Beekeepers facing various challenges in 2019 as local law enforcement cracks down on thieves

VISALIA, Calif. (KFSN) -- Between the stings, shrinking land and the threat of thieves, beekeeping in the Central Valley has its challenges.

"Seems like the only constant thing is change," said David Bradshaw. He owns Bradshaw Honey Farm in Visalia and has been working with bees for 45 years. He cares for 2,400 colonies, and the bees do everything from pollinating almonds and plums to producing honey along the coast.

Bradshaw says shrinking open land and a lack of resources is part of the challenge of owning an apiary in 2019.

"We're constantly traveling around looking for the best pasture for our bees, they're not much different from cattle. If there's no grass, you gotta find grass... The forage is getting harder and harder to find," he said.

Early in the year, beekeepers make their colonies available for farmers to use to help their crops. The colonies are rented for months at a time and places in boxes inside orchards until the pollination process is complete. This is when beekeepers also have to deal with thieves, some of whom are beekeepers themselves.

"Every year I get a certain amount stolen... all our hard work is to benefit some crook," Bradshaw said.

The Fresno County Sheriff's Office has had four reported thefts through mid-March, with a total of 121 hives stolen for a loss of $51,000. Meanwhile, the Tulare County Sheriff's Office has seen three cases from February to early March, with a total loss over $35,000.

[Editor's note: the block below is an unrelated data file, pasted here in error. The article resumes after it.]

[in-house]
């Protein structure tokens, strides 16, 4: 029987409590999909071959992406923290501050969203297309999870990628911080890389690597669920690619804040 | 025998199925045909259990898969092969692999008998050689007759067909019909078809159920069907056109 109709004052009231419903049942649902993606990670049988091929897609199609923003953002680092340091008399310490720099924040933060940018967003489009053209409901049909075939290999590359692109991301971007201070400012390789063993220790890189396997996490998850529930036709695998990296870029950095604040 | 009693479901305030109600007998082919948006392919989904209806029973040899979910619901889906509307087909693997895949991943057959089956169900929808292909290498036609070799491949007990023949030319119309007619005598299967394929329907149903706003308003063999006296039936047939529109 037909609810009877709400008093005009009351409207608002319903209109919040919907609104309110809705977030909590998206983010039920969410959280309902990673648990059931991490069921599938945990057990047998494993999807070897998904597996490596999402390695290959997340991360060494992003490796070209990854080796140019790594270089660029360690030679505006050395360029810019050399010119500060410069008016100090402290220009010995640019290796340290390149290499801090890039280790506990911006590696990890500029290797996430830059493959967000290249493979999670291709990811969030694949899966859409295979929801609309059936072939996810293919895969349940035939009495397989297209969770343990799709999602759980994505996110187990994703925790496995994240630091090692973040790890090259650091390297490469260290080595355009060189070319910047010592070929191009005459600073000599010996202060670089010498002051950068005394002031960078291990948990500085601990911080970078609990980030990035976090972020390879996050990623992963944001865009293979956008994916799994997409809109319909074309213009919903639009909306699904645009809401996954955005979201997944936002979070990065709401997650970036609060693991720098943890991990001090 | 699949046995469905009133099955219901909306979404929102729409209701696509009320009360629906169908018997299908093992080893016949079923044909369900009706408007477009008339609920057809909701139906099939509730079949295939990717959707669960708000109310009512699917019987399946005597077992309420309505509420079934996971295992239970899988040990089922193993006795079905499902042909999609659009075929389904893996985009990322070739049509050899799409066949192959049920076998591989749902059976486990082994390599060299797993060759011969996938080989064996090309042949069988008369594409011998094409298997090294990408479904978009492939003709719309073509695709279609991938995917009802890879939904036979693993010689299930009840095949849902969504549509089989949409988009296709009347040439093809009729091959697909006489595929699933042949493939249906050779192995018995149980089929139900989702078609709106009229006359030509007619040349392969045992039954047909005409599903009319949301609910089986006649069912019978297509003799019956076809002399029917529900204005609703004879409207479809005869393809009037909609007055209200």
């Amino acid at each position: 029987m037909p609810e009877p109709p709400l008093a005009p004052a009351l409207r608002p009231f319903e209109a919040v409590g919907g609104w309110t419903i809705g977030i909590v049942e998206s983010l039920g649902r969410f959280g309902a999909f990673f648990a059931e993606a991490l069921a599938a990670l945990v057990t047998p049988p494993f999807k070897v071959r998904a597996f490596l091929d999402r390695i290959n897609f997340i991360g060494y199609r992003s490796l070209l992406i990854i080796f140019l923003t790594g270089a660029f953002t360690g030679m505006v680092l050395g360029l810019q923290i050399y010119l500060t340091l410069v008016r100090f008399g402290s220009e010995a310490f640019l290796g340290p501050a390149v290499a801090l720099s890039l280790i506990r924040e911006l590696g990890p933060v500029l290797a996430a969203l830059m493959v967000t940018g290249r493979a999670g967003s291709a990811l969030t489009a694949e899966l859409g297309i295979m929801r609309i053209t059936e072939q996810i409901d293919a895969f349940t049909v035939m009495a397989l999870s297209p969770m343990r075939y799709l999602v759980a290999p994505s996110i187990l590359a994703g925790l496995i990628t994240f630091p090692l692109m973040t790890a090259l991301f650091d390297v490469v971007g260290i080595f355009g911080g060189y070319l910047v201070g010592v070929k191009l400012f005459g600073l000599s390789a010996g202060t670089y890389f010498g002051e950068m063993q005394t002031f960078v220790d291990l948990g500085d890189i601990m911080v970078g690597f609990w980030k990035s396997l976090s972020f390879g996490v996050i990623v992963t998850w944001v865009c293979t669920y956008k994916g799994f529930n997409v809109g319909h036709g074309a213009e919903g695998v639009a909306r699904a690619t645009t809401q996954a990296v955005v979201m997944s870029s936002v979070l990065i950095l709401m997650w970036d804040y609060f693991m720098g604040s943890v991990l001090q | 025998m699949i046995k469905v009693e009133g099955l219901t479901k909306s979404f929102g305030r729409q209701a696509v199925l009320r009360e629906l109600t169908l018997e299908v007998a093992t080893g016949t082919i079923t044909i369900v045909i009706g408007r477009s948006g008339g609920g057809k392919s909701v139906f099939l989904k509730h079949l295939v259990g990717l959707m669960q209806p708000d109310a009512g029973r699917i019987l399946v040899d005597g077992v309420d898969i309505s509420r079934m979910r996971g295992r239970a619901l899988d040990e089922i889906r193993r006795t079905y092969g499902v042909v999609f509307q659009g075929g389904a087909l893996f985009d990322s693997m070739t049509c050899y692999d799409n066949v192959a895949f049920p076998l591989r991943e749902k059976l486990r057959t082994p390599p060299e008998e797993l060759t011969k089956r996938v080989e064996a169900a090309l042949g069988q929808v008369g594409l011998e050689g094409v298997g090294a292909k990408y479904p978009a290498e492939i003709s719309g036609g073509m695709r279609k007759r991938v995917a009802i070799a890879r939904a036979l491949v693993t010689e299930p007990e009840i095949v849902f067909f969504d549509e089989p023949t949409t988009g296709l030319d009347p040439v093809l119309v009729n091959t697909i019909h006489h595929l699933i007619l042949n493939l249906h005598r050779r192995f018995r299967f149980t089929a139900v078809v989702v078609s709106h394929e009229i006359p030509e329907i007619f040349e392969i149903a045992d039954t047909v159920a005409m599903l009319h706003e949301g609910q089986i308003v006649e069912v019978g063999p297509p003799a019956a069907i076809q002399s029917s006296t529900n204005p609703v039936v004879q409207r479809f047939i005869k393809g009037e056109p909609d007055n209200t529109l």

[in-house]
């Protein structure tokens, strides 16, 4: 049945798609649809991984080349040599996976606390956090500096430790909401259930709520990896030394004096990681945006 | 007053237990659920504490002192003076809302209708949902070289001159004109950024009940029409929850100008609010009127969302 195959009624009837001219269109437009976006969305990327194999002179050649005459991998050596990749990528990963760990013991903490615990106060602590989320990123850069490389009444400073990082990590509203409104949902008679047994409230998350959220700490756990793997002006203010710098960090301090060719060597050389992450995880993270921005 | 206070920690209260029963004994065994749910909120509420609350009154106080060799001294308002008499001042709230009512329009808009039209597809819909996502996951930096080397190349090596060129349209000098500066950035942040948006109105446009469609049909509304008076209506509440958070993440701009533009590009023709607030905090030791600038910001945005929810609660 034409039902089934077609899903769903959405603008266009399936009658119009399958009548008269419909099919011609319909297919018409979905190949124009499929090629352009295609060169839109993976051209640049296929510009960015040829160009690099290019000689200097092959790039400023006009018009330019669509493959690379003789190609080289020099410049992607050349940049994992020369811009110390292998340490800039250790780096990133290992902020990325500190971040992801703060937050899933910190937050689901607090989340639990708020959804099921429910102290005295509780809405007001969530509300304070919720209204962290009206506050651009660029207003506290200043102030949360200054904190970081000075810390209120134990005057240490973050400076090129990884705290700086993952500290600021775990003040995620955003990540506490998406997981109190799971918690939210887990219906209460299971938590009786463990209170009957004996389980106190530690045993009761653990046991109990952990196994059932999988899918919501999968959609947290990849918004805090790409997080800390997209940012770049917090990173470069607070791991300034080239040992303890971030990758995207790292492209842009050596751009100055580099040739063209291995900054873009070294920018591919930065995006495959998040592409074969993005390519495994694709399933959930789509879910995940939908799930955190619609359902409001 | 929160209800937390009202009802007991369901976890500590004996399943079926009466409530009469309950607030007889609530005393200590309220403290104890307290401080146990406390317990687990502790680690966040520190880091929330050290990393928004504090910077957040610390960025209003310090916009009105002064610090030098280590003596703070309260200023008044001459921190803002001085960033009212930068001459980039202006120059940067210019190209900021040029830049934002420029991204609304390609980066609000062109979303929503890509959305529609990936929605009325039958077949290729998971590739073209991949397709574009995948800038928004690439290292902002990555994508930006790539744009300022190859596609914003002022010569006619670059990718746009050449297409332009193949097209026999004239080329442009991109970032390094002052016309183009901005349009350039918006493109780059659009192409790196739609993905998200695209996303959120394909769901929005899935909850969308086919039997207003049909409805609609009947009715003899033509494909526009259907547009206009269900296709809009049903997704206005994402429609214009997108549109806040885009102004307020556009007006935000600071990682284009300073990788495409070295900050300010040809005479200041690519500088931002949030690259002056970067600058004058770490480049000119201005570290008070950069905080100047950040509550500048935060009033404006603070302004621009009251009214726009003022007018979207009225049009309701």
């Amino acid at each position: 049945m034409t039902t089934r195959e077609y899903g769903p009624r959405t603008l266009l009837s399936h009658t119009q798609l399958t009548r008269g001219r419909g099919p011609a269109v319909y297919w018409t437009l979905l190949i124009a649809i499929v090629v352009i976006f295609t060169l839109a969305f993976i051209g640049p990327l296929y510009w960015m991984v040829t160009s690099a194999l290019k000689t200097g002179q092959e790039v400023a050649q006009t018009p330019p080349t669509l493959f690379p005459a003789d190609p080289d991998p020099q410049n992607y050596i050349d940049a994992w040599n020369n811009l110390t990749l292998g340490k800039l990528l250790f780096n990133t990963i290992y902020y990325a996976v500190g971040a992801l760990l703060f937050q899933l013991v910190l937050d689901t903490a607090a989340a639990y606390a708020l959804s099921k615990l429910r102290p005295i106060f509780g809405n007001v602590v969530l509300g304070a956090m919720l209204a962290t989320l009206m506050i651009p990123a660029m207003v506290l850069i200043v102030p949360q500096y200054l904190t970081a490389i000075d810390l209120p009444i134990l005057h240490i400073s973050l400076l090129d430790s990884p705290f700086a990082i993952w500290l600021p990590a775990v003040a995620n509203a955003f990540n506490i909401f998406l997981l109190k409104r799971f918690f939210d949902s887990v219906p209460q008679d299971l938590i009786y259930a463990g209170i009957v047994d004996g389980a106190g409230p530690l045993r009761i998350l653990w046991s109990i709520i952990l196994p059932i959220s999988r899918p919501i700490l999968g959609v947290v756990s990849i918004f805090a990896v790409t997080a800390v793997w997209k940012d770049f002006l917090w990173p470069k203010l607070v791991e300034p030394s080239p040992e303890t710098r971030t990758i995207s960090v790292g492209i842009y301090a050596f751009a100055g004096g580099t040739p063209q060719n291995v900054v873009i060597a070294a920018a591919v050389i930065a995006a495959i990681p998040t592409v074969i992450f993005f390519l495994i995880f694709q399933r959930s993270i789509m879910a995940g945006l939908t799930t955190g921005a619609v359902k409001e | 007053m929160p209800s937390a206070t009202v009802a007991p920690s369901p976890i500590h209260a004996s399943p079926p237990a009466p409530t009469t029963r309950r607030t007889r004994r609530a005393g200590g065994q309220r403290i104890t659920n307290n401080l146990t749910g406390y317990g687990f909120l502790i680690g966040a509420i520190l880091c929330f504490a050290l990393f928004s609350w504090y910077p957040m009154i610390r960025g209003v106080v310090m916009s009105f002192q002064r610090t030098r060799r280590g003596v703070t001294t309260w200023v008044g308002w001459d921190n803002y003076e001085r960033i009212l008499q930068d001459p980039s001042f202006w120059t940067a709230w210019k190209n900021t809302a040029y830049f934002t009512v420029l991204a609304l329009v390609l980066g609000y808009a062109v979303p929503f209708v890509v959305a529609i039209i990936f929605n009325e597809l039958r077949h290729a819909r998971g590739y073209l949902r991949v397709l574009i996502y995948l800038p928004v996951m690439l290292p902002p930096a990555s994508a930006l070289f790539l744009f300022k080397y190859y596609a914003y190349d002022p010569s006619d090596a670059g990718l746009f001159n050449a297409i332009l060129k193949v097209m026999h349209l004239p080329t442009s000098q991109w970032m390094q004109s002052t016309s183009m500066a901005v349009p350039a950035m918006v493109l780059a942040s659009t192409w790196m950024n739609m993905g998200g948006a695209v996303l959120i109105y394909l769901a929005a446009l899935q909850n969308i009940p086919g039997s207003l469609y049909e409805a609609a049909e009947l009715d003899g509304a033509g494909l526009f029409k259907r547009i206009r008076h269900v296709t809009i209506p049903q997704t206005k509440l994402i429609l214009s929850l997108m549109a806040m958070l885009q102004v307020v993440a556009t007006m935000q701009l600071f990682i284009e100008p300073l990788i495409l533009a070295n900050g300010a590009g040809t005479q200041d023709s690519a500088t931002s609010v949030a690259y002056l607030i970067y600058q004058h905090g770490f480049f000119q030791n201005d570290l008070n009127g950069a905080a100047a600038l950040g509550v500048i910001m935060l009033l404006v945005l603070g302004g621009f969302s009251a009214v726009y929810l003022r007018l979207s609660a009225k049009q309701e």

So far, the total is lower for TCSO than last year, when they had six cases. TCSO's Ag Unit can likely take some of the credit for that. The unit, which is made up of four detectives and a sergeant, is handpicked by Sheriff Mike Boudreaux and is filled with people who grew up in the world of agriculture.

"Any loss for these guys who go out and work all night long to make sure this work is getting done, this important work, we feel for them," said Sgt. Bobby Rader. "We try our hardest for them and give them our best each and every time."

TCSO recommends that beekeepers and others worried about agriculture theft use SmartWater, a water-like spray that's revealed under blacklight and can be used to trace criminals to the crime. For more on SmartWater, click here.

Despite the challenges the profession is facing, Bradshaw says he isn't planning to stop.

"This is the best job I've ever had."
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